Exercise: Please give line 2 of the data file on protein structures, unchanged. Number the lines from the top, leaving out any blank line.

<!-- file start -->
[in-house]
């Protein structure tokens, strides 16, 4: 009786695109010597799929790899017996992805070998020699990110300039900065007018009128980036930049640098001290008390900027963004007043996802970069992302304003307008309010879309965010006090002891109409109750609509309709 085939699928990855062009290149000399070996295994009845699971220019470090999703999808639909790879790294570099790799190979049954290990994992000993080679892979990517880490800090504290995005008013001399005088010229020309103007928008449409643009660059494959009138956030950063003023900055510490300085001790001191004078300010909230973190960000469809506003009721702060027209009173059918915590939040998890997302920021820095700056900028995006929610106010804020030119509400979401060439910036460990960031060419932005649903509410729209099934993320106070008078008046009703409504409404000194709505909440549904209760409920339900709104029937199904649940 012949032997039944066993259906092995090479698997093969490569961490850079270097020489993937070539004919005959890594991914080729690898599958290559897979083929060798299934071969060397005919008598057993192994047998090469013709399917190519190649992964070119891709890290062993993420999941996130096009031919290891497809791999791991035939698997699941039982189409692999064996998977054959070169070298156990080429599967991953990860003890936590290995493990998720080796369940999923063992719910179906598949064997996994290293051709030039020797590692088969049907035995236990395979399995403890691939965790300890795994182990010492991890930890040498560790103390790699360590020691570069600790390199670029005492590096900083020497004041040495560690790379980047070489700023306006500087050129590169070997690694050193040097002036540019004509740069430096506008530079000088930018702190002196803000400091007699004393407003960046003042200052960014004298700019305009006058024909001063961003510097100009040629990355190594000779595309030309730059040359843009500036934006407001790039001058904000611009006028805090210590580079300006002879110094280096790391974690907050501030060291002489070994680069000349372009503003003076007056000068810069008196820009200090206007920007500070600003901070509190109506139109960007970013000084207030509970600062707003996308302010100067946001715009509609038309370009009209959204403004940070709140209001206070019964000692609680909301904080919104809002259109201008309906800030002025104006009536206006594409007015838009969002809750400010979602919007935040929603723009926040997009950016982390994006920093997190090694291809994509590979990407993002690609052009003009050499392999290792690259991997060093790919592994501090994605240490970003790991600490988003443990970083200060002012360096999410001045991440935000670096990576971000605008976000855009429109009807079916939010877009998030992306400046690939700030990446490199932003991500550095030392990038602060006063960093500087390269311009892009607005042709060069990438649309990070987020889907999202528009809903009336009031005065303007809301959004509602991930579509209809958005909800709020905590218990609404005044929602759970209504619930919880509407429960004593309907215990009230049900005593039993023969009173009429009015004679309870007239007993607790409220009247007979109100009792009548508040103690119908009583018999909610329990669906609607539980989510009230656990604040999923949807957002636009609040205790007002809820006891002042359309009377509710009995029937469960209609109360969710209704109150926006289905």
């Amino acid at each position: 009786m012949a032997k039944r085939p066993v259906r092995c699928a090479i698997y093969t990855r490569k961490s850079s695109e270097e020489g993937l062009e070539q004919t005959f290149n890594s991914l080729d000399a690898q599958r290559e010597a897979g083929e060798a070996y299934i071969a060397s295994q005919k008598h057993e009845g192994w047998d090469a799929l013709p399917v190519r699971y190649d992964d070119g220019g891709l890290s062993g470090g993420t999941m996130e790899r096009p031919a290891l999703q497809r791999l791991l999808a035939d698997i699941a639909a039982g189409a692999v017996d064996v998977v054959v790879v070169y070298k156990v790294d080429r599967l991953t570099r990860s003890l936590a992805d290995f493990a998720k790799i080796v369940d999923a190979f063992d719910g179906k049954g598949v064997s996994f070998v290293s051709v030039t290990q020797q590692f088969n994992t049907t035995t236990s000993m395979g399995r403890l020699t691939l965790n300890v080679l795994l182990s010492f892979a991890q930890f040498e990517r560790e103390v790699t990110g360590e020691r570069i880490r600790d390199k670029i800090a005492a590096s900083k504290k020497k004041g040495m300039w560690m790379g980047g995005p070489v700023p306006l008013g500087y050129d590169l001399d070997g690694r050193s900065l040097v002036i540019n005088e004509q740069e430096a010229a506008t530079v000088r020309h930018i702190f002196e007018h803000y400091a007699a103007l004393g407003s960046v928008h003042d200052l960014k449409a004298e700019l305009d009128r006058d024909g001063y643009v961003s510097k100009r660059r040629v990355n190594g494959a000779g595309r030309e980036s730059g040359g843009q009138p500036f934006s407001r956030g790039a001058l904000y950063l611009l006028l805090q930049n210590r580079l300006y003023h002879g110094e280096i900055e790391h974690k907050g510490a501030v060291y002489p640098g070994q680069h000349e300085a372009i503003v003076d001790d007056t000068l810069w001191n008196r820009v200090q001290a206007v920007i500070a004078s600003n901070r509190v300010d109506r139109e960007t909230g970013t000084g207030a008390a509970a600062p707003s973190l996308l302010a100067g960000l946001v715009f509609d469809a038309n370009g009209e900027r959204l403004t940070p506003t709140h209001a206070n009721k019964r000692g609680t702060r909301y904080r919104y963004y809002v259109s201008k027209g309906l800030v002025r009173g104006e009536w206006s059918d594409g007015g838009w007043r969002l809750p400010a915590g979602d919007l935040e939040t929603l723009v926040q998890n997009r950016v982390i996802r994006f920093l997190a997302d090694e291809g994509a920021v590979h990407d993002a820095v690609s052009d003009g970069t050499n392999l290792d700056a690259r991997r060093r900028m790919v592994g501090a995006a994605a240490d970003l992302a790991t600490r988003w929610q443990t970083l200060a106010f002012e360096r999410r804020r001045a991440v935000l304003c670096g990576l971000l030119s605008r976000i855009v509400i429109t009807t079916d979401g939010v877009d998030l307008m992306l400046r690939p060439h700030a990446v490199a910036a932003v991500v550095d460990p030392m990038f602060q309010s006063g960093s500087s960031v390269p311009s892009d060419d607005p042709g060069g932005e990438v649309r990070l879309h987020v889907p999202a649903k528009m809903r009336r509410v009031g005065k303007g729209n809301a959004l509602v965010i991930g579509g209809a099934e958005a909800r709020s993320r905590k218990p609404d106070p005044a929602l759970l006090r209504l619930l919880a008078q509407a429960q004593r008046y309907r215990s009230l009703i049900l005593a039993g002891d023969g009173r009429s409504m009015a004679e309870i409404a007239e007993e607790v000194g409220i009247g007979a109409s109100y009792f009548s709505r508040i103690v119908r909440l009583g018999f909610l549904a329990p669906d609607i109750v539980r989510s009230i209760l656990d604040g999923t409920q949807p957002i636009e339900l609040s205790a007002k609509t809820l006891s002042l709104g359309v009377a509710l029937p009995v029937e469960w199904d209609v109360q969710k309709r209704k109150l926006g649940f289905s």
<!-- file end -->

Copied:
């Protein structure tokens, strides 16, 4: 009786695109010597799929790899017996992805070998020699990110300039900065007018009128980036930049640098001290008390900027963004007043996802970069992302304003307008309010879309965010006090002891109409109750609509309709 085939699928990855062009290149000399070996295994009845699971220019470090999703999808639909790879790294570099790799190979049954290990994992000993080679892979990517880490800090504290995005008013001399005088010229020309103007928008449409643009660059494959009138956030950063003023900055510490300085001790001191004078300010909230973190960000469809506003009721702060027209009173059918915590939040998890997302920021820095700056900028995006929610106010804020030119509400979401060439910036460990960031060419932005649903509410729209099934993320106070008078008046009703409504409404000194709505909440549904209760409920339900709104029937199904649940 012949032997039944066993259906092995090479698997093969490569961490850079270097020489993937070539004919005959890594991914080729690898599958290559897979083929060798299934071969060397005919008598057993192994047998090469013709399917190519190649992964070119891709890290062993993420999941996130096009031919290891497809791999791991035939698997699941039982189409692999064996998977054959070169070298156990080429599967991953990860003890936590290995493990998720080796369940999923063992719910179906598949064997996994290293051709030039020797590692088969049907035995236990395979399995403890691939965790300890795994182990010492991890930890040498560790103390790699360590020691570069600790390199670029005492590096900083020497004041040495560690790379980047070489700023306006500087050129590169070997690694050193040097002036540019004509740069430096506008530079000088930018702190002196803000400091007699004393407003960046003042200052960014004298700019305009006058024909001063961003510097100009040629990355190594000779595309030309730059040359843009500036934006407001790039001058904000611009006028805090210590580079300006002879110094280096790391974690907050501030060291002489070994680069000349372009503003003076007056000068810069008196820009200090206007920007500070600003901070509190109506139109960007970013000084207030509970600062707003996308302010100067946001715009509609038309370009009209959204403004940070709140209001206070019964000692609680909301904080919104809002259109201008309906800030002025104006009536206006594409007015838009969002809750400010979602919007935040929603723009926040997009950016982390994006920093997190090694291809994509590979990407993002690609052009003009050499392999290792690259991997060093790919592994501090994605240490970003790991600490988003443990970083200060002012360096999410001045991440935000670096990576971000605008976000855009429109009807079916939010877009998030992306400046690939700030990446490199932003991500550095030392990038602060006063960093500087390269311009892009607005042709060069990438649309990070987020889907999202528009809903009336009031005065303007809301959004509602991930579509209809958005909800709020905590218990609404005044929602759970209504619930919880509407429960004593309907215990009230049900005593039993023969009173009429009015004679309870007239007993607790409220009247007979109100009792009548508040103690119908009583018999909610329990669906609607539980989510009230656990604040999923949807957002636009609040205790007002809820006891002042359309009377509710009995029937469960209609109360969710209704109150926006289905």